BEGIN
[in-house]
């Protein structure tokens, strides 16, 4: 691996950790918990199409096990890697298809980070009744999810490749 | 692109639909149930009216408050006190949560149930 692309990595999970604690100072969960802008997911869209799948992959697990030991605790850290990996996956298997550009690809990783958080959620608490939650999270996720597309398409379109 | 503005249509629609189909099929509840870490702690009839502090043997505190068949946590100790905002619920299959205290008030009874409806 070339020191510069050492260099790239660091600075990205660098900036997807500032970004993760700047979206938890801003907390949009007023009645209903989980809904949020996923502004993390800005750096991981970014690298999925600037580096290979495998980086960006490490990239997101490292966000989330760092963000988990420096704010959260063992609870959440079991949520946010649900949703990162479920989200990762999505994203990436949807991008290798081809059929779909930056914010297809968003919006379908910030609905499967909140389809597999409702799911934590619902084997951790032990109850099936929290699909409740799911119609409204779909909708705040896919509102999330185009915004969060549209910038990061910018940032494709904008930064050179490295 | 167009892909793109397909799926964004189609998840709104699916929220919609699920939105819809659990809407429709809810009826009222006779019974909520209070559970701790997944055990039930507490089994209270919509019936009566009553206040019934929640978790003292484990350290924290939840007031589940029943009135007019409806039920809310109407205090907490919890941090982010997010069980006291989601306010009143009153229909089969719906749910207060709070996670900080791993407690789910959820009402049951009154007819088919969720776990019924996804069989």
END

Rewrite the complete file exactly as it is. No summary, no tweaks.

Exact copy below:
[in-house]
């Protein structure tokens, strides 16, 4: 691996950790918990199409096990890697298809980070009744999810490749 | 692109639909149930009216408050006190949560149930 692309990595999970604690100072969960802008997911869209799948992959697990030991605790850290990996996956298997550009690809990783958080959620608490939650999270996720597309398409379109 | 503005249509629609189909099929509840870490702690009839502090043997505190068949946590100790905002619920299959205290008030009874409806 070339020191510069050492260099790239660091600075990205660098900036997807500032970004993760700047979206938890801003907390949009007023009645209903989980809904949020996923502004993390800005750096991981970014690298999925600037580096290979495998980086960006490490990239997101490292966000989330760092963000988990420096704010959260063992609870959440079991949520946010649900949703990162479920989200990762999505994203990436949807991008290798081809059929779909930056914010297809968003919006379908910030609905499967909140389809597999409702799911934590619902084997951790032990109850099936929290699909409740799911119609409204779909909708705040896919509102999330185009915004969060549209910038990061910018940032494709904008930064050179490295 | 167009892909793109397909799926964004189609998840709104699916929220919609699920939105819809659990809407429709809810009826009222006779019974909520209070559970701790997944055990039930507490089994209270919509019936009566009553206040019934929640978790003292484990350290924290939840007031589940029943009135007019409806039920809310109407205090907490919890941090982010997010069980006291989601306010009143009153229909089969719906749910207060709070996670900080791993407690789910959820009402049951009154007819088919969720776990019924996804069989």